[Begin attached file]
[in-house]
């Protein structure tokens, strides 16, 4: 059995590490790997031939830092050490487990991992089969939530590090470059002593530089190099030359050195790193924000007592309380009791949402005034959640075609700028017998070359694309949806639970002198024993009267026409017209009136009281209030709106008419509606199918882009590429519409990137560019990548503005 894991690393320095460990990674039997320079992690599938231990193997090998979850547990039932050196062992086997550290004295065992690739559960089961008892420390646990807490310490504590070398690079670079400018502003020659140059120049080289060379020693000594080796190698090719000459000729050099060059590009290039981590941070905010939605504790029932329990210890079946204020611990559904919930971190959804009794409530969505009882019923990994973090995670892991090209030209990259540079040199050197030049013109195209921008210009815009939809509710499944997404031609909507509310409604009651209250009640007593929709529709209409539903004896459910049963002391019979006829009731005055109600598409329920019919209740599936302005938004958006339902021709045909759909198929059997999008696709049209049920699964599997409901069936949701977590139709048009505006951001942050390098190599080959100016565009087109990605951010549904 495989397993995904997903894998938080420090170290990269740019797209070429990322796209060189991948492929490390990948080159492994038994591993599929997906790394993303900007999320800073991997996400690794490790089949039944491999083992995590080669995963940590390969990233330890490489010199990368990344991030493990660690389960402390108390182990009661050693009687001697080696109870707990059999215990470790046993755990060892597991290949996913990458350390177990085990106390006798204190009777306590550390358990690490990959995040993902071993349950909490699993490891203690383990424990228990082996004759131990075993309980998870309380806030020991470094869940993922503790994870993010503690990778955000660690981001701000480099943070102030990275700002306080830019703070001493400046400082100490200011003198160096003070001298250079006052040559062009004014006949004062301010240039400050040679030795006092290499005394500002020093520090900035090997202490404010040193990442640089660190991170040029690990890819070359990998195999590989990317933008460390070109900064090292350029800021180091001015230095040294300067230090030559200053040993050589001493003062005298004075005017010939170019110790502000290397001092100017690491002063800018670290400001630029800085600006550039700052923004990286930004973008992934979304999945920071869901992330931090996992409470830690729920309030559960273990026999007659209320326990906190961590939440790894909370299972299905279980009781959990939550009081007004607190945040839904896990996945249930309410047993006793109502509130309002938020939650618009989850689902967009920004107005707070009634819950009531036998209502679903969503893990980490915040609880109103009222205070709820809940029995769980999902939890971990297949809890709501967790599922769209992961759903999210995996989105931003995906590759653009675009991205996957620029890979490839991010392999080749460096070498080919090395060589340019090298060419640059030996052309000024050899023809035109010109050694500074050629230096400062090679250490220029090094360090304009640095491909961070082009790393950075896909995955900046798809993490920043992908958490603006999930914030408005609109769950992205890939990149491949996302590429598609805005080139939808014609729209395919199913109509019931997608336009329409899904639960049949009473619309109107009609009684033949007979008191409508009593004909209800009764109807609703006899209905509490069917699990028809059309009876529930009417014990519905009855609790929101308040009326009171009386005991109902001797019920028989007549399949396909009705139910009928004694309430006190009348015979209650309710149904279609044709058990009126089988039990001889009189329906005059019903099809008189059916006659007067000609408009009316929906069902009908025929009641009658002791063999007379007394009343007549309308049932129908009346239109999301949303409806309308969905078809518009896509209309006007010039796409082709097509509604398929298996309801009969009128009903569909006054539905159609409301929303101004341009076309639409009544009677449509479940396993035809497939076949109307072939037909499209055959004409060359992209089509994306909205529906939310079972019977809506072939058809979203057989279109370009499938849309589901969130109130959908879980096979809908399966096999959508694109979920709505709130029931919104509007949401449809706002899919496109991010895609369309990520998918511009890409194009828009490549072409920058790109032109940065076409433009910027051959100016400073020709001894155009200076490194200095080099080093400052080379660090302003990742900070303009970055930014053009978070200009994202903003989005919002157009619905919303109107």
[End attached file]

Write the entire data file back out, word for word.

[in-house]
């Protein structure tokens, strides 16, 4: 059995590490790997031939830092050490487990991992089969939530590090470059002593530089190099030359050195790193924000007592309380009791949402005034959640075609700028017998070359694309949806639970002198024993009267026409017209009136009281209030709106008419509606199918882009590429519409990137560019990548503005 894991690393320095460990990674039997320079992690599938231990193997090998979850547990039932050196062992086997550290004295065992690739559960089961008892420390646990807490310490504590070398690079670079400018502003020659140059120049080289060379020693000594080796190698090719000459000729050099060059590009290039981590941070905010939605504790029932329990210890079946204020611990559904919930971190959804009794409530969505009882019923990994973090995670892991090209030209990259540079040199050197030049013109195209921008210009815009939809509710499944997404031609909507509310409604009651209250009640007593929709529709209409539903004896459910049963002391019979006829009731005055109600598409329920019919209740599936302005938004958006339902021709045909759909198929059997999008696709049209049920699964599997409901069936949701977590139709048009505006951001942050390098190599080959100016565009087109990605951010549904 495989397993995904997903894998938080420090170290990269740019797209070429990322796209060189991948492929490390990948080159492994038994591993599929997906790394993303900007999320800073991997996400690794490790089949039944491999083992995590080669995963940590390969990233330890490489010199990368990344991030493990660690389960402390108390182990009661050693009687001697080696109870707990059999215990470790046993755990060892597991290949996913990458350390177990085990106390006798204190009777306590550390358990690490990959995040993902071993349950909490699993490891203690383990424990228990082996004759131990075993309980998870309380806030020991470094869940993922503790994870993010503690990778955000660690981001701000480099943070102030990275700002306080830019703070001493400046400082100490200011003198160096003070001298250079006052040559062009004014006949004062301010240039400050040679030795006092290499005394500002020093520090900035090997202490404010040193990442640089660190991170040029690990890819070359990998195999590989990317933008460390070109900064090292350029800021180091001015230095040294300067230090030559200053040993050589001493003062005298004075005017010939170019110790502000290397001092100017690491002063800018670290400001630029800085600006550039700052923004990286930004973008992934979304999945920071869901992330931090996992409470830690729920309030559960273990026999007659209320326990906190961590939440790894909370299972299905279980009781959990939550009081007004607190945040839904896990996945249930309410047993006793109502509130309002938020939650618009989850689902967009920004107005707070009634819950009531036998209502679903969503893990980490915040609880109103009222205070709820809940029995769980999902939890971990297949809890709501967790599922769209992961759903999210995996989105931003995906590759653009675009991205996957620029890979490839991010392999080749460096070498080919090395060589340019090298060419640059030996052309000024050899023809035109010109050694500074050629230096400062090679250490220029090094360090304009640095491909961070082009790393950075896909995955900046798809993490920043992908958490603006999930914030408005609109769950992205890939990149491949996302590429598609805005080139939808014609729209395919199913109509019931997608336009329409899904639960049949009473619309109107009609009684033949007979008191409508009593004909209800009764109807609703006899209905509490069917699990028809059309009876529930009417014990519905009855609790929101308040009326009171009386005991109902001797019920028989007549399949396909009705139910009928004694309430006190009348015979209650309710149904279609044709058990009126089988039990001889009189329906005059019903099809008189059916006659007067000609408009009316929906069902009908025929009641009658002791063999007379007394009343007549309308049932129908009346239109999301949303409806309308969905078809518009896509209309006007010039796409082709097509509604398929298996309801009969009128009903569909006054539905159609409301929303101004341009076309639409009544009677449509479940396993035809497939076949109307072939037909499209055959004409060359992209089509994306909205529906939310079972019977809506072939058809979203057989279109370009499938849309589901969130109130959908879980096979809908399966096999959508694109979920709505709130029931919104509007949401449809706002899919496109991010895609369309990520998918511009890409194009828009490549072409920058790109032109940065076409433009910027051959100016400073020709001894155009200076490194200095080099080093400052080379660090302003990742900070303009970055930014053009978070200009994202903003989005919002157009619905919303109107």